The One Year, Thirty Minute Challenge :: Week 28 :: Governance :: Change

The Greek philosopher Heraclitus said, “Change is the only constant in life.” True when he lived 2500 years ago. Still true now. That being the case, we ought to be pretty good at it. But we’re not. Inevitably, when we introduce change into our organization, it’s a struggle.

We like what we know. It’s comfortable and we know what to expect. So when change comes, for a good percentage of us, we dig in our heels. There are a small number of change addicts out there who embrace it, but they are few and far between.

Joseph Schumpeter (1883 – 1950), an Austrian economist who immigrated to the US and eventually became a US citizen, made a compelling case for change in the workplace. In fact, the change he advocated for was so far reaching, it required periodic “destruction”. Schumpeter introduced the idea of creative destruction in 1942. He taught us that if we are making money, competitors will work to find alternative ways to meet those same customer needs so they can make that money instead of us. So, to succeed for the long-term, we must be ever vigilant to look for ways to improve on our work and do a better job of meeting customer needs, sometimes requiring that we blow up what we’ve done and rebuild it. For a business, it’s the ultimate change – shoot the horse you’ve been riding and get a new horse. Think about the evolution of home entertainment over the last 30 years – VCR to DVD to BluRay to streaming services. Each change in technology required companies to abandon formerly revenue generating products and build new, different ones. Before we move on to this week’s One Year, Thirty Minute Challenge, let’s make a quick list of companies who were confronted with a mandate for creative destruction, refused and subsequently died or are dying now – Kodak, Blockbuster, AOL, Blackberry, MySpace, Xerox, Polaroid and almost every newspaper in the US.

The goal of this week’s exercise is to create a plan you can utilize when you’re introducing change into your organization. That change might be as sweeping as replacing a product line that has generated the bulk of your revenue for the past 10 years, as far-reaching as replacing an enterprise-wide software system or as personal as changing the health insurance provider in your benefit package. Use the though-starters below (listed in no particular order) and supplement with your own to create a change management plan that will equip your team for the one constant – change.

  • Start with why – Change in an organization is never random. Explain the rationale for the change – previously unseen market conditions, changing customer tastes, under-performing vendors, software no longer supported, need new functionality, price, etc.
  • Explain that “here” is unacceptable – One of the most difficult things I’ve run across in introducing change into an organization (a regular occurrence in my work) is a longing for the status quo. The status quo sometimes is laden with emotion because it represents the world as designed by a beloved founder (many times a family member). When we introduce change, it seems like we’re dismantling the founder’s legacy. In reality, change often mirrors the work of the founder – who created the original product or service to meet the needs of the market. We are honoring their work by recalibrating for the needs of a new market. “Here” is never an acceptable alternative for a business. We must evolve.
  • Change is consistent with mastery – Everyone wants to be good at their job. As we become better at our craft, we change. We find new ways to do existing work. Introducing change gives us the opportunity to up our game and add new tools to our toolbox.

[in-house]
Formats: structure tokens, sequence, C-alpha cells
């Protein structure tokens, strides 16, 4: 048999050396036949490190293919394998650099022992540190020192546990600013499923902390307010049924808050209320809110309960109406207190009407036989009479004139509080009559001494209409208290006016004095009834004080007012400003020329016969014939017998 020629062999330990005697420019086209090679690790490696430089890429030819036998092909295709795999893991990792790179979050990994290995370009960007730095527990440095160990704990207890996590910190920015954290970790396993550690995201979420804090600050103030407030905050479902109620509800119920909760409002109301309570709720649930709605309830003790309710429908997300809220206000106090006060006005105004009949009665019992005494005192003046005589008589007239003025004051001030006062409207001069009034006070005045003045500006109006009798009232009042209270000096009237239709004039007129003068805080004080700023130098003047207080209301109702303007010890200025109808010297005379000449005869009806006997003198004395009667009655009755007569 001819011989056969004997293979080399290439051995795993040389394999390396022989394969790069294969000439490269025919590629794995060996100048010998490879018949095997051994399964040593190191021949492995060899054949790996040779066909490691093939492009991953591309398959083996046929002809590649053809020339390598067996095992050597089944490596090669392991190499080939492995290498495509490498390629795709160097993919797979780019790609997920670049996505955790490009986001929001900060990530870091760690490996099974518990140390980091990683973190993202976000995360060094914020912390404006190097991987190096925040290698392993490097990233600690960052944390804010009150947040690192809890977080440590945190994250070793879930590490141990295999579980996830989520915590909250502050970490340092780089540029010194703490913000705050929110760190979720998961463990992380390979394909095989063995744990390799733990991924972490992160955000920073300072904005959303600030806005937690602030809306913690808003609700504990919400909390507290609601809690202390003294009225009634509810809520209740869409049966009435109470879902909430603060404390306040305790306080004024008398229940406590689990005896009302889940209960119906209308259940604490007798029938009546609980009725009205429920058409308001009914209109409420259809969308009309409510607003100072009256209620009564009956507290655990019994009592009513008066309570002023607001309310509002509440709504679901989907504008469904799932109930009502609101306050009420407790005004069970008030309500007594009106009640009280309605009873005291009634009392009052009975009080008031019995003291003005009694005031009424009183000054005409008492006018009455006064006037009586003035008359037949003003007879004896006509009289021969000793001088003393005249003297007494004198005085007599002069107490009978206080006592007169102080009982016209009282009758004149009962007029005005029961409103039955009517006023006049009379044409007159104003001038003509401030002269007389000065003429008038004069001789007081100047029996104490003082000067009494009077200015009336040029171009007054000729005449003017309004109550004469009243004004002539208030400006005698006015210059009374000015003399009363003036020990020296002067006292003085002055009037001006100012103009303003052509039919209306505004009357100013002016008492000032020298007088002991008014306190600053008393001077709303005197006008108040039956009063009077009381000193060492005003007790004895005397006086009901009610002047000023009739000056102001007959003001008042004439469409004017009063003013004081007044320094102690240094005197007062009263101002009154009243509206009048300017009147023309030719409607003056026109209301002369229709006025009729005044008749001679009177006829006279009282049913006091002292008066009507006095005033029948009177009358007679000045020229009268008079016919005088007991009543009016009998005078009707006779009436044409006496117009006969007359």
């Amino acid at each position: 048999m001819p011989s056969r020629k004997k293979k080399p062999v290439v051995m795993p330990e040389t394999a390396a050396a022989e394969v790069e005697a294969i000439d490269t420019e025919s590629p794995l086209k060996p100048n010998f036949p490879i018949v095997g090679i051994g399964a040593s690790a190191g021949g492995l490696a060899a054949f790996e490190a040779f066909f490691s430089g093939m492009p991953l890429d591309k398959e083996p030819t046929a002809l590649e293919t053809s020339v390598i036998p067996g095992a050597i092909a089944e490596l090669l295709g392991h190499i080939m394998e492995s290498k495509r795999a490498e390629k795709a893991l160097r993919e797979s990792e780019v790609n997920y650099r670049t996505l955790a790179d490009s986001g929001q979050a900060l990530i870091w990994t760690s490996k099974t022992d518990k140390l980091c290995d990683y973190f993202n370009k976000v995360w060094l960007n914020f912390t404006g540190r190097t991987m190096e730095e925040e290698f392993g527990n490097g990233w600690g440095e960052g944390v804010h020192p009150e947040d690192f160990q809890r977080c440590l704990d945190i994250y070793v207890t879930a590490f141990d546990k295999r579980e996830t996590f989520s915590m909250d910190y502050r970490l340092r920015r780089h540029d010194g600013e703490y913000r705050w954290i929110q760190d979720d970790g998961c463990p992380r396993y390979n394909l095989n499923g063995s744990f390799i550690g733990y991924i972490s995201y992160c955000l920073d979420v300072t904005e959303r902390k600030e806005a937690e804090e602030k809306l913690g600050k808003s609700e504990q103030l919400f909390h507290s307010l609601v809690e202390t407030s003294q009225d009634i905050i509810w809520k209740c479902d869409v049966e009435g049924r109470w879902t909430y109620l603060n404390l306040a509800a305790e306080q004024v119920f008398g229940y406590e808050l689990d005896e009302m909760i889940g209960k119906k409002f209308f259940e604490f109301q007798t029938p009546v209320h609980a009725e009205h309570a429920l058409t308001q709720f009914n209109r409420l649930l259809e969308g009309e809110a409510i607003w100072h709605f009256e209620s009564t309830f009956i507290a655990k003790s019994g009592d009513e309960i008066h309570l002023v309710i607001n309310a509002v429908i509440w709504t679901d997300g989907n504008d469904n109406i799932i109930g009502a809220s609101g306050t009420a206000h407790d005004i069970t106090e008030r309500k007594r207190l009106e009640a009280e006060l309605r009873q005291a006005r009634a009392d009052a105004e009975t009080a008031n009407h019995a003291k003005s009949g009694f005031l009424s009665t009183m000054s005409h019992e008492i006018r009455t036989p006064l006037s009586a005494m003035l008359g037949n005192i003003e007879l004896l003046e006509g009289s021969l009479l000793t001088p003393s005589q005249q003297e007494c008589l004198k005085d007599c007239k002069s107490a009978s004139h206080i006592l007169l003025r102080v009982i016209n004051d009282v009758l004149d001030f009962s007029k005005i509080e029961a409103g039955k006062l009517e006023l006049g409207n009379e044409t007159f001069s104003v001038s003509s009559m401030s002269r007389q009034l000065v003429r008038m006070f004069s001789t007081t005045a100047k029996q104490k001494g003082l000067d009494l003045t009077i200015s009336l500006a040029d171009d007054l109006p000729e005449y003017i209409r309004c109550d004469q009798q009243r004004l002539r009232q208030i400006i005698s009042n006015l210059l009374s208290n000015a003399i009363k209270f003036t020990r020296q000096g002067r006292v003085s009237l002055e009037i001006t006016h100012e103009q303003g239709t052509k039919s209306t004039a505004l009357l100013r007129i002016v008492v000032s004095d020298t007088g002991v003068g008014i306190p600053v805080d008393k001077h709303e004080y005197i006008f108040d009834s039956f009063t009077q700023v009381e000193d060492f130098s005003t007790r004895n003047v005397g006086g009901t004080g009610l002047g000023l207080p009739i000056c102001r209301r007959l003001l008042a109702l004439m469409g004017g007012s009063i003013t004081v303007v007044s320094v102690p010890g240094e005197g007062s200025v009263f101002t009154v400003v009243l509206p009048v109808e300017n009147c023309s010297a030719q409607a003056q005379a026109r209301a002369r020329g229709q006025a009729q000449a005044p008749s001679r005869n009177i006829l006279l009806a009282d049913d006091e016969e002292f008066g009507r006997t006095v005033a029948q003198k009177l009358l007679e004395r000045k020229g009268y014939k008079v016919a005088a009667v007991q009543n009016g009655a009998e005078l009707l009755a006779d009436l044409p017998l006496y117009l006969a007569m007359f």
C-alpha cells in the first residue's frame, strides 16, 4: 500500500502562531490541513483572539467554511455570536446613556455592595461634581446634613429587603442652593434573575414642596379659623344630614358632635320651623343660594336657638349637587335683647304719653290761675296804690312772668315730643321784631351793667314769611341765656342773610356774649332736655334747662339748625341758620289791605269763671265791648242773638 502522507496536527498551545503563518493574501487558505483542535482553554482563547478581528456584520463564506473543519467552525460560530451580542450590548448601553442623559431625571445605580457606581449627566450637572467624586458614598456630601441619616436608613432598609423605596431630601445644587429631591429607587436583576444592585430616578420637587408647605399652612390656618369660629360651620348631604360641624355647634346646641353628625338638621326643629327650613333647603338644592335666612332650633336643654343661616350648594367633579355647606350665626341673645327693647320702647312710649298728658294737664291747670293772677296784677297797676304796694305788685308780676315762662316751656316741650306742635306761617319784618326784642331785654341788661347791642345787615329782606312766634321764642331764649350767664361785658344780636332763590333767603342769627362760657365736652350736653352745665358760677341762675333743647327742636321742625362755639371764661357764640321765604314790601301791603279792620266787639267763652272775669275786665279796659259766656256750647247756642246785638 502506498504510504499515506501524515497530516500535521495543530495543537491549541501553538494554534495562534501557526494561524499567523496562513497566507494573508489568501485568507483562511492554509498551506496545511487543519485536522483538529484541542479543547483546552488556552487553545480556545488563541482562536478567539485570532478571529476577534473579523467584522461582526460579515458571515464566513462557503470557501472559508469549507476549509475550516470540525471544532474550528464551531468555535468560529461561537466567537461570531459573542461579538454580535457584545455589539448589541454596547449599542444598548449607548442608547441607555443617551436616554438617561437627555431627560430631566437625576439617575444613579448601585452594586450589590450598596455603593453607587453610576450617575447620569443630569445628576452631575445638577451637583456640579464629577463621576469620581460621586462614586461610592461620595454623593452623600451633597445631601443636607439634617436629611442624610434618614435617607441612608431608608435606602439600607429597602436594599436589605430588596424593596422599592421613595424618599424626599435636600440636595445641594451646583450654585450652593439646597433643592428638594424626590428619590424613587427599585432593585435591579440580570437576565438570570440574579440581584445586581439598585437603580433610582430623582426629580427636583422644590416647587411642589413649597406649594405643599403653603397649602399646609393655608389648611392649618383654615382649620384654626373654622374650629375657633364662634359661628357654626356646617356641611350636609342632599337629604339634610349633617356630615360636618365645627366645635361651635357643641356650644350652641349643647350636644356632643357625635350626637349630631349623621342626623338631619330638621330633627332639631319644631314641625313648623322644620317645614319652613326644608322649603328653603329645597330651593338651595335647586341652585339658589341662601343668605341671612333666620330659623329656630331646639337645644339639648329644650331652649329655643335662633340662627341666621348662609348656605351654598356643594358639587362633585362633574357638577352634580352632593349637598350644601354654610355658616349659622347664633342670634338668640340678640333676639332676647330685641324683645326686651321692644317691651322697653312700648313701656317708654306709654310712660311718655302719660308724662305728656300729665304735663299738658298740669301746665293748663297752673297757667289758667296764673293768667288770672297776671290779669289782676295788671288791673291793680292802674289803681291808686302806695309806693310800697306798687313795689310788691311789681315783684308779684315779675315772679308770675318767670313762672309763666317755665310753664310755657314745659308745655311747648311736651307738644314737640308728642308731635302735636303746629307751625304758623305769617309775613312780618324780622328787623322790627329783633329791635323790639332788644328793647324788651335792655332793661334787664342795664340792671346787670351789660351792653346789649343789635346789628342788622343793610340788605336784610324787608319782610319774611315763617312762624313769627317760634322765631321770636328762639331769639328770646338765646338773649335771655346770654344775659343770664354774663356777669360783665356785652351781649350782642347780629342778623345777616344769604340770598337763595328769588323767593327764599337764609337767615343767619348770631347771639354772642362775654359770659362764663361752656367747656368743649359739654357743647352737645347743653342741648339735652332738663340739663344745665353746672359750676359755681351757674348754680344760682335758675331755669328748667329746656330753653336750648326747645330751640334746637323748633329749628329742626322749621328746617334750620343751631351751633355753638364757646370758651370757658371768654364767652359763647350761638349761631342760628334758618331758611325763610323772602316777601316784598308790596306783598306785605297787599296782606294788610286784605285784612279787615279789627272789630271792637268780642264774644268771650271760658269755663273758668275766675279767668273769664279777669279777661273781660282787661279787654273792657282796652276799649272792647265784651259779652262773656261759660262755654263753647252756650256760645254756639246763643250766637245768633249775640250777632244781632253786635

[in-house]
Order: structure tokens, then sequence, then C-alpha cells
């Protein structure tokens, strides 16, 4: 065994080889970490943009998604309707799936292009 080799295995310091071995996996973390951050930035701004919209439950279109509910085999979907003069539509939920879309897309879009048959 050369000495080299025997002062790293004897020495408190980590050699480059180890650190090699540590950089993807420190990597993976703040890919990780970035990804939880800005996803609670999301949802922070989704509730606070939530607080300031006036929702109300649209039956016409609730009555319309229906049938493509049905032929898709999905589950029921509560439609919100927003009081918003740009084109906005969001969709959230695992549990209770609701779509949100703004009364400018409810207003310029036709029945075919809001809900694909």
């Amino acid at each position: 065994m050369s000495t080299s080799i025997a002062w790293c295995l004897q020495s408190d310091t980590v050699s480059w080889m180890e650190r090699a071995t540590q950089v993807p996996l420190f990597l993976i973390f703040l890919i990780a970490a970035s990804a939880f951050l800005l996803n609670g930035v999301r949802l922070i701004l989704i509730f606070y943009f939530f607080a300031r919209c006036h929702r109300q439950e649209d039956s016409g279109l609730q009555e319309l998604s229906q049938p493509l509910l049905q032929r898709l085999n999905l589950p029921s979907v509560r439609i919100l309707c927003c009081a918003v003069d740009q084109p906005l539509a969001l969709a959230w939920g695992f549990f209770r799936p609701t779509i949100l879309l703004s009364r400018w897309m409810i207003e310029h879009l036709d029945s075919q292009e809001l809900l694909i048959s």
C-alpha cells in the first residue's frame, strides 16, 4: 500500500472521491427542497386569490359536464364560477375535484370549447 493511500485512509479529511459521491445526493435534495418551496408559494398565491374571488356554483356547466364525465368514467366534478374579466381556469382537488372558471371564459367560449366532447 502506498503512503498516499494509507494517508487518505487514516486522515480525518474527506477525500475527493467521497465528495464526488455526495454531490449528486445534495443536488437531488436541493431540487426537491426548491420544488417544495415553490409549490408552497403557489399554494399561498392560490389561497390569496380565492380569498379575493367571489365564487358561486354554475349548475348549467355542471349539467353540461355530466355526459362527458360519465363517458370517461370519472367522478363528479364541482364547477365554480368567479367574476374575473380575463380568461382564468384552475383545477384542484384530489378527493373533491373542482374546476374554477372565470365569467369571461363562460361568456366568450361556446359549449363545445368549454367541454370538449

• Change is consistent with lifelong learning – We encourage individual and team growth. Some change is evolutionary, some is revolutionary. When we introduce change into the organization, we add to our collective knowledge base which allows us to become more effective, efficient and serve customers more skillfully.
  • Invite people into the process – As much as possible, involve your team in every part of the change. For example, if you’re buying new enterprise software, don’t make it solely an IT decision. Invite users from every involved department into the evaluation, buying, implementation and training process. It will take longer, but employee buy-in will skyrocket.
  • Be vulnerable – The more complex the change, the more unknowns are out there. You, and other leaders in the organization, don’t know everything. It’s OK to say, “I don’t know” or “I need help”.
  • Be transparent – As change unfolds, be upfront about everything. When a vendor drops the ball, say so. If you decide to delay a portion of the project, don’t obfuscate and or make excuses. Trust will grease the wheels of change and trust comes from transparency and vulnerability.
  • Paint the picture of the future state – As a leader in the organization, it’s imperative that, as part of the “why”, you spell out the desired future state that will result from the change. How will the change make the organization healthier, how will the customer experience improve, how will the organization have better data for decision-making, how will employees be better trained or better equipped.
  • Be resolute – As I wrote this, I almost typed, “Be confident”. But in the context of changing the organization, being resolute is better than being confident. The commitment and subsequent actions to see the transformation through to the end is better than rah-rah speeches.
  • Seek and obtain sponsorship – Don’t lead alone during change. Recruit other leaders to join you in bringing change to the organization. Share the vision and project with those who can lead the charge with you. Focus on those who have the biggest stake in the transformation. They will bring along their teams and will influence those on adjacent teams.
  • Make a roadmap – Identify the beginning, milestones along the way and the end. Flesh out this schedule with activities, status meetings, status reports and the people accountable.